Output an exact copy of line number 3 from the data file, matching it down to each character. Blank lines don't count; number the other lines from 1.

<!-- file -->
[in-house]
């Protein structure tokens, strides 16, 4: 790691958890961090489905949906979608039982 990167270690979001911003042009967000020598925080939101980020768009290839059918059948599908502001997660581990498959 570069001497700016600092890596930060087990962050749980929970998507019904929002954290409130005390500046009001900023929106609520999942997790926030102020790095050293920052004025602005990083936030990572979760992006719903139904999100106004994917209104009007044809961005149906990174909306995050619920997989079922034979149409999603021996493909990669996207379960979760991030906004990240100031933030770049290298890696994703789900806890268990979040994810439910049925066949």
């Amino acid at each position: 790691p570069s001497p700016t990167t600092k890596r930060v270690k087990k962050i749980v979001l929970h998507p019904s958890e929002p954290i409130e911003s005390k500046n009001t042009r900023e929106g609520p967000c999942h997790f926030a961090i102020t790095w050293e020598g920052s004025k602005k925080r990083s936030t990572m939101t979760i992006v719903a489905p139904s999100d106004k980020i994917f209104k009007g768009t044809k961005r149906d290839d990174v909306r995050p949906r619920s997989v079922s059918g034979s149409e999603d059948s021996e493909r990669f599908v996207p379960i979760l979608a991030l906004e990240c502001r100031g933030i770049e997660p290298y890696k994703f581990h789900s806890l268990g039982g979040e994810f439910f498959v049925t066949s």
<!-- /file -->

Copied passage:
């Amino acid at each position: 790691p570069s001497p700016t990167t600092k890596r930060v270690k087990k962050i749980v979001l929970h998507p019904s958890e929002p954290i409130e911003s005390k500046n009001t042009r900023e929106g609520p967000c999942h997790f926030a961090i102020t790095w050293e020598g920052s004025k602005k925080r990083s936030t990572m939101t979760i992006v719903a489905p139904s999100d106004k980020i994917f209104k009007g768009t044809k961005r149906d290839d990174v909306r995050p949906r619920s997989v079922s059918g034979s149409e999603d059948s021996e493909r990669f599908v996207p379960i979760l979608a991030l906004e990240c502001r100031g933030i770049e997660p290298y890696k994703f581990h789900s806890l268990g039982g979040e994810f439910f498959v049925t066949s």